Energy Developments Continue at Gills Harbour and the Pentland Firth
26th November 2020
The company behind the world-leading tidal-stream prototype power plant in the Pentland Firth's Inner Sound is set to start manufacturing a new-style turbine that is hopes will reduce the project's generating costs.
Simec Atlantis Energy (SAE) and a privately-owned specialist engineering firm from Spain's Bay of Biscay coastline have jointly been conducting 'research and development' (R& D) on the project for almost a year and are now ready to give it the go-ahead.
The innovation by SAE and its Spanish partner Asturfeito will involved full-scale testing of a 'variable pitch' system on the blades turned by the powerful streams of the Inner Sound that can run to 10 miles per hour of more on the spring tides sequences.
The aim of the project is to reduce the levelised cost of energy (LCOE) for Atlantis's technology on its AR1500 turbine.
The Spanish firm employs c. 250 people and operates from four large workshops with a total floor area of 32,000 metres close to the harbour of the city of Aviles, (popn.60,000) in Asturias that has been a major industrial centre for over a century. The firm was founded in 1989 to supply capital goods to the local mining and steel industries but had since diversified into work in the nuclear, oil & gas and renewables sectors and has 30 ultra-modern computer-controlled CNC 'machinating centres' in operation as well as high-capacity overhead cranes.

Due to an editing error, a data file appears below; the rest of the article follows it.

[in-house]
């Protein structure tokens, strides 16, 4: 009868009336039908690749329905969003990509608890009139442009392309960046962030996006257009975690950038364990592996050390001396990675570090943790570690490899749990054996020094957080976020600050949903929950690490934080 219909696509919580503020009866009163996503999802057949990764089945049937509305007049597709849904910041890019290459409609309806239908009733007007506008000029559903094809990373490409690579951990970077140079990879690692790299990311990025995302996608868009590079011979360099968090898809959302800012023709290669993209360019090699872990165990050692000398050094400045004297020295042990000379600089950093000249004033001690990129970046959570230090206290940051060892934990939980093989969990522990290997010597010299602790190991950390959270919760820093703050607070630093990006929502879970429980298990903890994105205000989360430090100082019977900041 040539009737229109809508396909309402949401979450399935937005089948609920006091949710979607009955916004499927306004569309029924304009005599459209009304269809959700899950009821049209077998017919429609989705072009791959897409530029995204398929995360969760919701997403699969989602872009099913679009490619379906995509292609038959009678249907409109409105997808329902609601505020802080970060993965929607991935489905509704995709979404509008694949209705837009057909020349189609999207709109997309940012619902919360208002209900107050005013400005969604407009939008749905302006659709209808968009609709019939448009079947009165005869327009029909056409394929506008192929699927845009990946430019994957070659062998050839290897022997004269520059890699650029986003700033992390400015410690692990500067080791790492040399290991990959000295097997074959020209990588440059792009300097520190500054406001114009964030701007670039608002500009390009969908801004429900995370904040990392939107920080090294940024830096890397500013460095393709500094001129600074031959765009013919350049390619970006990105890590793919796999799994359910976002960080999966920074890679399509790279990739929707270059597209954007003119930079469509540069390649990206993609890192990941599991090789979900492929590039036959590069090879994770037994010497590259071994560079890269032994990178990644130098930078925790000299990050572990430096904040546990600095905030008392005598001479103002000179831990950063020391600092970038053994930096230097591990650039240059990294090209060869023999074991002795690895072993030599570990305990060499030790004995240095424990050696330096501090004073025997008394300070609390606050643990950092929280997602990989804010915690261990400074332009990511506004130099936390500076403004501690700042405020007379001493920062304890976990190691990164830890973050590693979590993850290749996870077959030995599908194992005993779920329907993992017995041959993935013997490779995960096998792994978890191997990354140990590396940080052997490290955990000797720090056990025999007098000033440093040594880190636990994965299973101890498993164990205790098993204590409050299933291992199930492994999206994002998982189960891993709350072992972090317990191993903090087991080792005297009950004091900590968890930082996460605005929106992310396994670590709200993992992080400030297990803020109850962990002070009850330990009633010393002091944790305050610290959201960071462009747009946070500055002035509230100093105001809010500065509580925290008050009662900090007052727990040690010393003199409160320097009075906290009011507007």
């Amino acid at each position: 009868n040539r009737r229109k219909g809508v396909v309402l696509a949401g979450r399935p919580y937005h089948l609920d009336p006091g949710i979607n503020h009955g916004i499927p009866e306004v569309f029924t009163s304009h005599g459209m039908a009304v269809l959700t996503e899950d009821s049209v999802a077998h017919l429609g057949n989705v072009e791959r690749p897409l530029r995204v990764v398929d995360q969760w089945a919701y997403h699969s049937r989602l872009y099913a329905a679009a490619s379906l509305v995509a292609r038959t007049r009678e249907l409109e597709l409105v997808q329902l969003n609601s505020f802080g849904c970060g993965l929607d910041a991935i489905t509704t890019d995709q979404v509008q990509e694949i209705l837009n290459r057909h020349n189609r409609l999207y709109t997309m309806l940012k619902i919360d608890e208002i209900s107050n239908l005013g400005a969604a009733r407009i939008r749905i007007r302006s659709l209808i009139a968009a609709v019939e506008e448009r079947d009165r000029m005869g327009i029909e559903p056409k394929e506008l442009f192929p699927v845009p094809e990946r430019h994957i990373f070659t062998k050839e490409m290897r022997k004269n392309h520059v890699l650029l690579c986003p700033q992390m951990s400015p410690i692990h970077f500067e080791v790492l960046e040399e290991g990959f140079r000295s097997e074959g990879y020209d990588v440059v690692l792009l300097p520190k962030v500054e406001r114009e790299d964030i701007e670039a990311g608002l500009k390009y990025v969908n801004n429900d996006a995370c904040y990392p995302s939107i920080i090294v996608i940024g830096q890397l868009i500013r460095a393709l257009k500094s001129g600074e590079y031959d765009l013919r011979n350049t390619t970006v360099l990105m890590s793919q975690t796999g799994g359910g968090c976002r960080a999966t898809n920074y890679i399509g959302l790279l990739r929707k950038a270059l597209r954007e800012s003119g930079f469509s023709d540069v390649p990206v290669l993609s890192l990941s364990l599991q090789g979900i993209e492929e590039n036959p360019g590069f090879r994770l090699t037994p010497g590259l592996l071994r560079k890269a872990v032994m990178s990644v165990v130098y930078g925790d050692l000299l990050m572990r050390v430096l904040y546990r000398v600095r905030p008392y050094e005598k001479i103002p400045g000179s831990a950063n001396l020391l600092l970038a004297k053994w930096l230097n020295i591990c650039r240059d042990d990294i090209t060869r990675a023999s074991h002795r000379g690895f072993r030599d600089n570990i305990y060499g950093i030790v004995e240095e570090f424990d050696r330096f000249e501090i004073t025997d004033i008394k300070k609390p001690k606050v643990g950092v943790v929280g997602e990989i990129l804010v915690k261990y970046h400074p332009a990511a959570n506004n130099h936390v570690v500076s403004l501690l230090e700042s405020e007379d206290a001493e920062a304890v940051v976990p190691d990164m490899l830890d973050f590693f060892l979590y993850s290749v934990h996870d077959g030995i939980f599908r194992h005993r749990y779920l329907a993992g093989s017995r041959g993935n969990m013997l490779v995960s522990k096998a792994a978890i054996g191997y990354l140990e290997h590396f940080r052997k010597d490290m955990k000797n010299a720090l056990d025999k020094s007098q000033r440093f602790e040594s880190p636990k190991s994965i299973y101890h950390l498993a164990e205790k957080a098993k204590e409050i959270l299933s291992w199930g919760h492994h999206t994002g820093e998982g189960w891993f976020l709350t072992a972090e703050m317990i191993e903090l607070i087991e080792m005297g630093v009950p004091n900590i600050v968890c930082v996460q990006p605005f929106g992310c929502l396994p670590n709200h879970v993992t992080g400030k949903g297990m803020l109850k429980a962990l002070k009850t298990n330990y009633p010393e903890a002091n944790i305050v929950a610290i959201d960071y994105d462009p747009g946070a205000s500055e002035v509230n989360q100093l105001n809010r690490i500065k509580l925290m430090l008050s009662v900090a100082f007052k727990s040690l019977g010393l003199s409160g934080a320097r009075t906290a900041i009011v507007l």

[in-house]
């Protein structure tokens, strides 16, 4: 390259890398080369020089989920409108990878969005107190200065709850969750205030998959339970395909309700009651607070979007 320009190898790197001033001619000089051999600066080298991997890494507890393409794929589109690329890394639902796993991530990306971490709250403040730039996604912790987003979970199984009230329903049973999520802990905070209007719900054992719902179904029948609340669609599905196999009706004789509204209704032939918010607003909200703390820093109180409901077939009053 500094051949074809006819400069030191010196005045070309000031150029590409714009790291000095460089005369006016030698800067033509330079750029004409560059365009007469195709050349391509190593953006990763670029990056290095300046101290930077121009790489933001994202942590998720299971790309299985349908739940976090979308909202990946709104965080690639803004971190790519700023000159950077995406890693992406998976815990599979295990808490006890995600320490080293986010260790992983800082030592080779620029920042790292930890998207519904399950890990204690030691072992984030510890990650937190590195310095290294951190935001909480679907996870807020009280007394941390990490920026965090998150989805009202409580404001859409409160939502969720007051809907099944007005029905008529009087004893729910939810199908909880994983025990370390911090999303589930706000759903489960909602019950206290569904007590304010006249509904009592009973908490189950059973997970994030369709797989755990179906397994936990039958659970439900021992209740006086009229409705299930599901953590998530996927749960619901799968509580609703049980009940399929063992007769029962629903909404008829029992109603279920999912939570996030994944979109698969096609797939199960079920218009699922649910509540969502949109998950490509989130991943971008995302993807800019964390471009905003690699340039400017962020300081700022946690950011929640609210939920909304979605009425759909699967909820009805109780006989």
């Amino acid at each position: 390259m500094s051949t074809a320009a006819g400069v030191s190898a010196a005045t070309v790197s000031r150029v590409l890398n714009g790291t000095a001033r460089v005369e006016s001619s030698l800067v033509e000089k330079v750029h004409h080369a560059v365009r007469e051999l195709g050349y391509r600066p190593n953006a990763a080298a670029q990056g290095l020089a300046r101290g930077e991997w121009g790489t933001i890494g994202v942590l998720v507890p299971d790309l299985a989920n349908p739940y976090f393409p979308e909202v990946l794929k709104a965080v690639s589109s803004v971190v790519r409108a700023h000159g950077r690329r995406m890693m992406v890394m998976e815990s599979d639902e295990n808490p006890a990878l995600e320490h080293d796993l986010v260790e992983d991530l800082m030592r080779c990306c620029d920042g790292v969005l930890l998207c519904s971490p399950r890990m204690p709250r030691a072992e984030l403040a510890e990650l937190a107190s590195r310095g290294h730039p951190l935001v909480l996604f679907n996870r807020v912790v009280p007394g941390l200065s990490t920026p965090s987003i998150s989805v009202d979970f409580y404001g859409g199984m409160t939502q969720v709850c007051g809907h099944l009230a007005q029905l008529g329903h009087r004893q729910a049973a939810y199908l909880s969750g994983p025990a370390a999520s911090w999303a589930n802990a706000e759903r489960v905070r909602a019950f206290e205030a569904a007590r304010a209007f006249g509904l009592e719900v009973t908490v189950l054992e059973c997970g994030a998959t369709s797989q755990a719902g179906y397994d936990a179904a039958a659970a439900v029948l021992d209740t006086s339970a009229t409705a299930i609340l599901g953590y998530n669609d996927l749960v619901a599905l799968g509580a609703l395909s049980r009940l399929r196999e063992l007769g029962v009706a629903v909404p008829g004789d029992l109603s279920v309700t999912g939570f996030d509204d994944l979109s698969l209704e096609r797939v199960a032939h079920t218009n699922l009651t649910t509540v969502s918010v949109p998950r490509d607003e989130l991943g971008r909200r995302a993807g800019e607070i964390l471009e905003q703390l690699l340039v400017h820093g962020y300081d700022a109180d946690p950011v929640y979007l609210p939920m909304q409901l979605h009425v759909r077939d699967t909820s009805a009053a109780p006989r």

Cutting the cost of generating electricity from the kinetic energy in the tidal stream in the MeyGen site ... that lies just over one mile out from the Gills Bay coastline ... is a key aim of SAE's Inner Sound project.
The scheme has been awarded c. 1 Million euros from two funds controlled by the European Union and distributed via its 'Executive Agency for Small and Medium-sized Enterprises'.
Mr Drew Blaxland, SAE's director of turbine & engineering services, said that the grant will support the innovations required to take the MeyGen project enhancement forward with a specific focus on the turbine upgrades needed to use the recently-installed sub-sea 'hub' and the shared 'export' cable to the Ness of Quoys, one mile east of Gills Harbour and close to Canisbay's historic medieval-origin Kirk.
Gills Harbour has been busy this week as a forward shore base for three workboat vessels involved in sub-sea activities the Inner Sound tidal array site.
A team of divers have been going down from the catamaran vessel Teal of Wick ... which those days is based at Invergordon where owner Caldive Ltd company has its h.q. ... while the almost-new Orkney-based high-speed vessel Athenia has been used for ROV operations on MeyGen.
Athenia,which recently replaced the regular Gills visitor the smaller Advance, belongs to Roving Eye Enterprises Ltd of Orphir on the shores of Scapa Flow whose managing director Mr Keith Bichan has been pressing the Canisbay community owners of the little port to proceed with getting its inner basin upgraded to what he says are 'normal, modern' standards and which he states would much enhance its value for workboats.
Also present in the little flotilla was the Causeway Explorer, performing a guard ship and safety role.
Yesterday Bill Mowat, a director of Gills Harbour Ltd said that he and his colleagues were very pleased to learn of the cost-reducing advances that SAE was overseeing.
He added that it was fine to see that the harbour was again being actively used .... for the second neap-tide spell in November ... in connection with enhancing MeyGen operations.
He added: 'Cost reduction are necessary to ensure that Caithness ends up with a sizeable tidal-stream energy industry in the longer term that will help get a state-of-the art advanced 'computer data process centre' with thirty highly-skilled jobs being established in Canisbay parish within the next few years.'